FOOL ON THE HILL
An Investment Opinion
Woo Hoo! The Market's Falling Warren Gump (TMF Gump) (TMF Gump)
August 3, 1999
That headline probably sounds perverse, but rest assured, I'm an investor in the market along with most of you. Many of the stocks in my portfolio have been hit by the infection of higher interest rates and investor fear that has eaten away at so many stocks over the past few weeks. Nonetheless, the market tumble is actually starting to make me feel a little better. Falling stock prices may not satisfy the need for instant gratification desired by so many Americans, but most investors should be enthused to see valuations lowered -- so long as you are continuing to invest and are buying at lower prices.
Consider a search to find a nice new bed to enliven your house or apartment. You take lots of time looking at different stores, trying to get an idea of what best fits your preferences. Once you find the right one, you'll likely look around to find the most cost-effective way to purchase the product. Oftentimes, if your shopping spree is anything like my own, the item you really want exceeds your budget (think queen-sized, cherry wood sleigh bed).
A couple of options are available to overcome this situation. You can pay more than budgeted and eat Ramen noodles for lunch and dinner while paying off your excess debt. Or a more palatable choice would be to find another bed that meets most of your desires, but falls within an affordable price range. Another option, probably the best assuming it's feasible, would be to hold onto that futon from college a little longer, and hope that the bed you want will go on sale or a better alternative emerges.
If pursuing option #3, the ideal situation is that the bed you want is quickly marked down to your price range so you can scoop it up. Any consumer knows that a sale is a great opportunity to acquire merchandise, as long as it is first quality and undamaged. With a reduced price, something that at one time seemed unattainable falls into the realm of possibility.
For some reason, people don't make the same analogy between this type of sale and stock prices. I think part of the problem is that many investors associate stock prices directly with how well a company is doing. When the price is going up, everything must be going well. Last November, when Books-A-Million (Nasdaq: BAMM) surged form $3 to $47, many people probably thought the company was doing great, even though most of its business was basically unchanged (it simply announced the opening of a Web store).
Conversely, when a stock price stumbles for any reason, investors tend to fear that the "merchandise" is damaged. Looking at some of the big Internet stocks like America Online (NYSE: AOL) and Yahoo! (Nasdaq: YHOO), some investors fear fundamental problems because the companies have seen their stock prices fall around 50% from their peak prices earlier this year. Never mind that both firms continue to post excellent results and their stock prices are up several-fold from the beginning of 1998.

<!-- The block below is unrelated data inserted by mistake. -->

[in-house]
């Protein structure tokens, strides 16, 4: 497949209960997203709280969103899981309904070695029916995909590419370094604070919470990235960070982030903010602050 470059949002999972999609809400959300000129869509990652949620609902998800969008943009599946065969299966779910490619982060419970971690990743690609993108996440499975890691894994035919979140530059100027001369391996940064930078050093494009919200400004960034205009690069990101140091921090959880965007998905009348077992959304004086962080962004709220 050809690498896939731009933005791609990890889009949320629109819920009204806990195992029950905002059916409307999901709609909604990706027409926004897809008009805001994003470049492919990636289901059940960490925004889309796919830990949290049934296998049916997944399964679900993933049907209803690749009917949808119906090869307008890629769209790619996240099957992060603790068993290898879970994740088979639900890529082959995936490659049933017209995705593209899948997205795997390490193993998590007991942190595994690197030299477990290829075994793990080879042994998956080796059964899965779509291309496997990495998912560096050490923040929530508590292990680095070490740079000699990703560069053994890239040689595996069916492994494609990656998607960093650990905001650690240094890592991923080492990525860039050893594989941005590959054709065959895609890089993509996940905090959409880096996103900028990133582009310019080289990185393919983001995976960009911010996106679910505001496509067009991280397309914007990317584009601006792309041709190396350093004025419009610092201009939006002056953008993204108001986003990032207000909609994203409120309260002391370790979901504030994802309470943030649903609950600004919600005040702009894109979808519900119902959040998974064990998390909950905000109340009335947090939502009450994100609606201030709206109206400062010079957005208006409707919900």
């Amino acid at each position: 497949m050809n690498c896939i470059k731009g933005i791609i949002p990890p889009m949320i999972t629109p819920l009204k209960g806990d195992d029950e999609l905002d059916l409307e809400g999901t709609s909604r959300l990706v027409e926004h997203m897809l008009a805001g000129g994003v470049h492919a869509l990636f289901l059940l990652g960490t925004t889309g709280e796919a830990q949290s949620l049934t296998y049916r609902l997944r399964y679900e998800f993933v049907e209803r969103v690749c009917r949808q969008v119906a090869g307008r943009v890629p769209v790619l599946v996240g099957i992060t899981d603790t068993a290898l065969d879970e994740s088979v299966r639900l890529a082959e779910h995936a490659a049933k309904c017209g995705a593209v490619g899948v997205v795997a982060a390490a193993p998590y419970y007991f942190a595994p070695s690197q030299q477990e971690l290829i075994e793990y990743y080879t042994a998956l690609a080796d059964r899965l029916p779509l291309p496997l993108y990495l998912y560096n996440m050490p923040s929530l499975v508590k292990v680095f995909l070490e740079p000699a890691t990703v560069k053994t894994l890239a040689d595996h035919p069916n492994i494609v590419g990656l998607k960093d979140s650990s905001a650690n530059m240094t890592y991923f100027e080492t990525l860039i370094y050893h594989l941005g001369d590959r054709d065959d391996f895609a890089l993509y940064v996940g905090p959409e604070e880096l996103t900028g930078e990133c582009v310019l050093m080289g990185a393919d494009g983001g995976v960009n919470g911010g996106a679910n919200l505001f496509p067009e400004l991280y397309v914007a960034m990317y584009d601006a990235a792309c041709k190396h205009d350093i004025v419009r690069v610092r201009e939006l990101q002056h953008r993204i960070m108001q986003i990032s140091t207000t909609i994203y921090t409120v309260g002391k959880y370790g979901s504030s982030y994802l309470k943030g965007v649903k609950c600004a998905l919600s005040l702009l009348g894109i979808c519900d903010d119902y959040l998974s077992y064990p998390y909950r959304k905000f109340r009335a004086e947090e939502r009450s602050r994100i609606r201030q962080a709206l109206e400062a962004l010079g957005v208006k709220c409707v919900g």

Investors should not directly correlate stock price performance with business fundamentals. While these two items track each other quite nicely over longer time frames, investor emotions often cause divergence over short time periods. An investor needs to stay focused on whether a company is proceeding on a path that will likely result in profitable future growth. We can never forecast exactly what will happen, but we can imagine probable outcomes based on a company's market and financial position vis-a-vis its competitors.
My sleigh beds of investing are Yahoo! and America Online, two leaders in the Internet space that have dominant positions and highly leveragable business models. Despite my desire to own these companies, I have not seriously considered them as investments since other investors have been so euphoric about their prospects. (While some may interpret that statement as a boast about missing the recent Internet stock downdraft, in reality it is an admission that I've completely missed the boat on the best investment opportunity thus far in my lifetime.)
Even for a fairly devoted value/growth-at-a-reasonable price investor, it has been hard to sit on the Internet sidelines. A business model with such leverage is extraordinarily attractive during a period of exponential growth. It makes my companies growing earnings at 15%-25% per year pale in comparison. Nonetheless, Yahoo! and America Online have simply been out of my budget's reach. Even with the pullback over the past few months, these two stocks are trading for 349x and 182x, respectively, earnings estimates for calendar 1999. Future growth could make those prices seem reasonable -- or even cheap -- at a later date, but right now they are still too dear for me.
Based on the recent price drop, though, I'm going to once again start investigating these two companies after a two-year hiatus. Although the current valuations seem somewhat extravagant to me, there's no telling when they might hit what seems to be an attractive range. The stocks wouldn't necessarily have to fall further for this to happen. If underlying profitability improves faster than expected, the companies could also fall within my target zone. Before making that decision, I'll need to be aware of all the issues surrounding the companies. If I'm lucky, weak general market conditions and strong company performance will finally let me pick up one or two of these "Dream Team" stocks. Woo Hoo!